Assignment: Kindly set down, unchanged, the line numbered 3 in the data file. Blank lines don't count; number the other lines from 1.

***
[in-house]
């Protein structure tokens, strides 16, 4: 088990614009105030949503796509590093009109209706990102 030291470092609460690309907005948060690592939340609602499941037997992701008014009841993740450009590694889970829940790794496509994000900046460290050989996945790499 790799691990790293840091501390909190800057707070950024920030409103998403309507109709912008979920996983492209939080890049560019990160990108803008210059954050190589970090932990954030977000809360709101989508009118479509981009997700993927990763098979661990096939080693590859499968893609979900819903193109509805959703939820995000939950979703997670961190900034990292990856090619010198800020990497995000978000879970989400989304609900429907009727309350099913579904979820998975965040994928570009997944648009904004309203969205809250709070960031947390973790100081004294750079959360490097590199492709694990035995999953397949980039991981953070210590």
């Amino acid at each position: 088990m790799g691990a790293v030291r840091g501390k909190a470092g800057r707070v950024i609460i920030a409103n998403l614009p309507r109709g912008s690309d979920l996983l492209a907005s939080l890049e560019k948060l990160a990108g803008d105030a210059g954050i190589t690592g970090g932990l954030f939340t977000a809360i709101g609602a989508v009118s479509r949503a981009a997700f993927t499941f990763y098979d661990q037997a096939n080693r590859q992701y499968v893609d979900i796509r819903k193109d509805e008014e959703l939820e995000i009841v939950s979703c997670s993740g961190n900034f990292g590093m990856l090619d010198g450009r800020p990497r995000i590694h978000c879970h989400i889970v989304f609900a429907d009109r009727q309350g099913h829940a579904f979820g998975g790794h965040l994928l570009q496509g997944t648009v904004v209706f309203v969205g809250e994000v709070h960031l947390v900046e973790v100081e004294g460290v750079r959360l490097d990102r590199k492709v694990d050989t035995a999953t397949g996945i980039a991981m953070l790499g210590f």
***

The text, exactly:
């Amino acid at each position: 088990m790799g691990a790293v030291r840091g501390k909190a470092g800057r707070v950024i609460i920030a409103n998403l614009p309507r109709g912008s690309d979920l996983l492209a907005s939080l890049e560019k948060l990160a990108g803008d105030a210059g954050i190589t690592g970090g932990l954030f939340t977000a809360i709101g609602a989508v009118s479509r949503a981009a997700f993927t499941f990763y098979d661990q037997a096939n080693r590859q992701y499968v893609d979900i796509r819903k193109d509805e008014e959703l939820e995000i009841v939950s979703c997670s993740g961190n900034f990292g590093m990856l090619d010198g450009r800020p990497r995000i590694h978000c879970h989400i889970v989304f609900a429907d009109r009727q309350g099913h829940a579904f979820g998975g790794h965040l994928l570009q496509g997944t648009v904004v209706f309203v969205g809250e994000v709070h960031l947390v900046e973790v100081e004294g460290v750079r959360l490097d990102r590199k492709v694990d050989t035995a999953t397949g996945i980039a991981m953070l790499g210590f």